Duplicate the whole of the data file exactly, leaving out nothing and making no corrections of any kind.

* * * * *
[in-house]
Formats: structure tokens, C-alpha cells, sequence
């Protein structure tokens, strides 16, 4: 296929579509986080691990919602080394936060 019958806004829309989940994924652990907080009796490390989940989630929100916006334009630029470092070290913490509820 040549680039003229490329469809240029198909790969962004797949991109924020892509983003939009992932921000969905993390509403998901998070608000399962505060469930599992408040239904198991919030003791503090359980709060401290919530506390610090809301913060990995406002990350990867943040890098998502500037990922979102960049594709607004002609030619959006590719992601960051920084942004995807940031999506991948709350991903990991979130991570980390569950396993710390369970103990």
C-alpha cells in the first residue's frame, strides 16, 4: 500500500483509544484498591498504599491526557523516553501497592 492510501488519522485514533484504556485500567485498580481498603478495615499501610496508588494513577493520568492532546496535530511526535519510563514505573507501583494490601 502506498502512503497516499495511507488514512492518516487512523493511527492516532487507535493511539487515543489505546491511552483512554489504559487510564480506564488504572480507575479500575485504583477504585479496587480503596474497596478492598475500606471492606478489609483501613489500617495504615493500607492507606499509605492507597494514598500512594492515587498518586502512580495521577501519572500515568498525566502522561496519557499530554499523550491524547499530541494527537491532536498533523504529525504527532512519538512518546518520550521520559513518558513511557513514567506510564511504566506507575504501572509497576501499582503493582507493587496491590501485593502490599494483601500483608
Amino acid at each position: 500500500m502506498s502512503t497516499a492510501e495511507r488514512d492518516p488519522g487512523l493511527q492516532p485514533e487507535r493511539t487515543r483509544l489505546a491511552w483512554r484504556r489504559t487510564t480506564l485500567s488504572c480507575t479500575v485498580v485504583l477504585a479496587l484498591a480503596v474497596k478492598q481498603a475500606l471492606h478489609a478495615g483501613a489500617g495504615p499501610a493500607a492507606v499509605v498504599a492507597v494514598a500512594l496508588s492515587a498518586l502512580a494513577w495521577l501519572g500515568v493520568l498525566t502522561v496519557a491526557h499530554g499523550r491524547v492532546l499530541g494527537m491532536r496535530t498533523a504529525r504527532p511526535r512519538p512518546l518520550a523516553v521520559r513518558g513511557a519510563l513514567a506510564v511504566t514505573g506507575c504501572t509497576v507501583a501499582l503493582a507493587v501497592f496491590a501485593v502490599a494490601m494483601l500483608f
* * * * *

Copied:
[in-house]
Formats: structure tokens, C-alpha cells, sequence
């Protein structure tokens, strides 16, 4: 296929579509986080691990919602080394936060 019958806004829309989940994924652990907080009796490390989940989630929100916006334009630029470092070290913490509820 040549680039003229490329469809240029198909790969962004797949991109924020892509983003939009992932921000969905993390509403998901998070608000399962505060469930599992408040239904198991919030003791503090359980709060401290919530506390610090809301913060990995406002990350990867943040890098998502500037990922979102960049594709607004002609030619959006590719992601960051920084942004995807940031999506991948709350991903990991979130991570980390569950396993710390369970103990």
C-alpha cells in the first residue's frame, strides 16, 4: 500500500483509544484498591498504599491526557523516553501497592 492510501488519522485514533484504556485500567485498580481498603478495615499501610496508588494513577493520568492532546496535530511526535519510563514505573507501583494490601 502506498502512503497516499495511507488514512492518516487512523493511527492516532487507535493511539487515543489505546491511552483512554489504559487510564480506564488504572480507575479500575485504583477504585479496587480503596474497596478492598475500606471492606478489609483501613489500617495504615493500607492507606499509605492507597494514598500512594492515587498518586502512580495521577501519572500515568498525566502522561496519557499530554499523550491524547499530541494527537491532536498533523504529525504527532512519538512518546518520550521520559513518558513511557513514567506510564511504566506507575504501572509497576501499582503493582507493587496491590501485593502490599494483601500483608
Amino acid at each position: 500500500m502506498s502512503t497516499a492510501e495511507r488514512d492518516p488519522g487512523l493511527q492516532p485514533e487507535r493511539t487515543r483509544l489505546a491511552w483512554r484504556r489504559t487510564t480506564l485500567s488504572c480507575t479500575v485498580v485504583l477504585a479496587l484498591a480503596v474497596k478492598q481498603a475500606l471492606h478489609a478495615g483501613a489500617g495504615p499501610a493500607a492507606v499509605v498504599a492507597v494514598a500512594l496508588s492515587a498518586l502512580a494513577w495521577l501519572g500515568v493520568l498525566t502522561v496519557a491526557h499530554g499523550r491524547v492532546l499530541g494527537m491532536r496535530t498533523a504529525r504527532p511526535r512519538p512518546l518520550a523516553v521520559r513518558g513511557a519510563l513514567a506510564v511504566t514505573g506507575c504501572t509497576v507501583a501499582l503493582a507493587v501497592f496491590a501485593v502490599a494490601m494483601l500483608f